Escape room designers use their creative talents to weave a complex web of fear triggers
throughout their horror-themed rooms; culminating in a game filled with frights, thrills and non-stop entertainment!
We’ve all felt fear: that primitive emotion that has the power to elicit a strong internal response – fear is horrible, but it’s what makes us human. Whether fear is a reaction to something rational, irrational or primal is a different matter altogether.
Let’s take a look at the different types of fear and how they might manifest in an escape room environment…
Type: Rational Fear
Definition: A reaction to a real and imminent threat
Escape games exploit a diluted form of rational fear; diluted in the sense that the players will never be in true danger.
An example of this is the incredibly common murder mystery or “serial killer” themed rooms with live actors. As players, we know that the live actors are exactly that – actors, but you’d have to be a robot to not feel just a hint of fear when one is chasing you around the room with a fake weapon!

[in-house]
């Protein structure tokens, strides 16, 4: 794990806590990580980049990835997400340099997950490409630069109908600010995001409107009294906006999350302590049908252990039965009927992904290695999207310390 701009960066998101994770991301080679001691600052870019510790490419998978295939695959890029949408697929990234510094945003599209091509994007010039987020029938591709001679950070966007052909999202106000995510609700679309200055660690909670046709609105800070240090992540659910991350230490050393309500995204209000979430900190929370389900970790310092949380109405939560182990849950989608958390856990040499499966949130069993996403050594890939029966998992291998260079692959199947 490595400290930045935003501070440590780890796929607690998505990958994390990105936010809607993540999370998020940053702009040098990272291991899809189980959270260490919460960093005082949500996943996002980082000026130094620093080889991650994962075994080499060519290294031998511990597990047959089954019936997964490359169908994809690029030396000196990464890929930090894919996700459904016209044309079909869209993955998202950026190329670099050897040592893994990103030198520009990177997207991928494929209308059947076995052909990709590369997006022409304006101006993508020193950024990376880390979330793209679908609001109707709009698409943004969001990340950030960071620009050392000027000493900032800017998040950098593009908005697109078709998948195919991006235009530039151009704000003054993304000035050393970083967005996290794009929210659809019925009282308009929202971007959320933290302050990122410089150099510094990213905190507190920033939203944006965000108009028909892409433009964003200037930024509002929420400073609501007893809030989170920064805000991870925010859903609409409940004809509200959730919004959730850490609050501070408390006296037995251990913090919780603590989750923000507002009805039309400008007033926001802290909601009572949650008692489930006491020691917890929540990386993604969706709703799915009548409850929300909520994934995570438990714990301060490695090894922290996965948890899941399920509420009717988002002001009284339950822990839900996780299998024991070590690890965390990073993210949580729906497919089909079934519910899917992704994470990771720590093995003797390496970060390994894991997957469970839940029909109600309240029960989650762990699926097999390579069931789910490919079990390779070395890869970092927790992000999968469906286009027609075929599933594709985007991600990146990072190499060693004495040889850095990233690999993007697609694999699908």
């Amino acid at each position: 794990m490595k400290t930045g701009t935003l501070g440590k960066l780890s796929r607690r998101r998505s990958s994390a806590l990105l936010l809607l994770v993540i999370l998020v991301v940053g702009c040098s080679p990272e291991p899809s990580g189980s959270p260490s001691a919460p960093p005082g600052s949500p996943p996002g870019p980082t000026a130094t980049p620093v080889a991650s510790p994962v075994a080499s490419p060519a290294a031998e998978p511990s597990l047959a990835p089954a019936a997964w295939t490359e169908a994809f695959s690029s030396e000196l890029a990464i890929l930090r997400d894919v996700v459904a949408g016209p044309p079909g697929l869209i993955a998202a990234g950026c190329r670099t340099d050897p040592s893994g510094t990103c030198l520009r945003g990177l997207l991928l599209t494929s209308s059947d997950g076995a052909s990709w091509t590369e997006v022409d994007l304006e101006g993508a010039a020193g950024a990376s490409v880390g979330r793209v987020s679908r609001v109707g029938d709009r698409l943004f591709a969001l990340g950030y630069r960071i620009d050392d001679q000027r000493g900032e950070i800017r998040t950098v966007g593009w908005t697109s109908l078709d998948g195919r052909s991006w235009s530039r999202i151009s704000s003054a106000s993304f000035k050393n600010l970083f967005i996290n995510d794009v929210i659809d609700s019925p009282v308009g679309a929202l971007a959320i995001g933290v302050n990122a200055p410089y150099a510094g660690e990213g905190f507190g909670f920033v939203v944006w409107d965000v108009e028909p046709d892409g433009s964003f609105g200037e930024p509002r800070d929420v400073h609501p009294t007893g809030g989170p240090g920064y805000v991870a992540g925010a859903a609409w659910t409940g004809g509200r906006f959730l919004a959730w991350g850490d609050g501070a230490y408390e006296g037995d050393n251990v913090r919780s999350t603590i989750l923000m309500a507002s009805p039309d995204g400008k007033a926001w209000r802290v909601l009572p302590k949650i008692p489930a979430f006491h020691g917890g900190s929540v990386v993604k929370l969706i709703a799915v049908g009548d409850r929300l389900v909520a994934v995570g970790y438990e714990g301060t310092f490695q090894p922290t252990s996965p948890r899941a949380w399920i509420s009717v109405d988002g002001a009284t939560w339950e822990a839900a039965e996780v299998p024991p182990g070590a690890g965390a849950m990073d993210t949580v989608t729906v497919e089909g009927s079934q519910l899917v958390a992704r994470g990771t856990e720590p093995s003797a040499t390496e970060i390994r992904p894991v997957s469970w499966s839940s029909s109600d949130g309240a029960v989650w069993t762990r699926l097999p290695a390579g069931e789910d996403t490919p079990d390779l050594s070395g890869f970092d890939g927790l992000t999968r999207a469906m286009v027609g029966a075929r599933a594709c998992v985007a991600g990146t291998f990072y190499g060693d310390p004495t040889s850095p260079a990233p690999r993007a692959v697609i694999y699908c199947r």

Type: Irrational Fear (Phobia)
Definition: An illogical reaction to a thing or situation despite the awareness that it presents no danger.
Escape rooms tend to excel at exploiting our irrational fears and phobias to create a truly chilling atmosphere. The beauty of which resides in the fact that while players may be feeling scared or outright terrified, their safety is – and always will be – guaranteed for the full duration of the game.
Irrational fears vary from one person to another and can include a huge variety of topics including clowns (coulrophobia), darkness (scotophobia) and even fruit (fructophobia)!
Type: Primal Fear
Definition: Evolutionary fear response as a result of our innate survival instincts.
Every single one of us is born with a primal fear response that kicks in when confronted with a primitive or natural danger.
That instinctive feeling of knowing when you’re being followed chimes in the back of our minds like a sixth sense and derives from our hunter-gatherer past. Our prehistoric ancestors had to be constantly alert to the threat of predation from wild animals…
Prepare to see images and material related to snakes, spiders and other creepy-crawlies to evoke your primal fear response!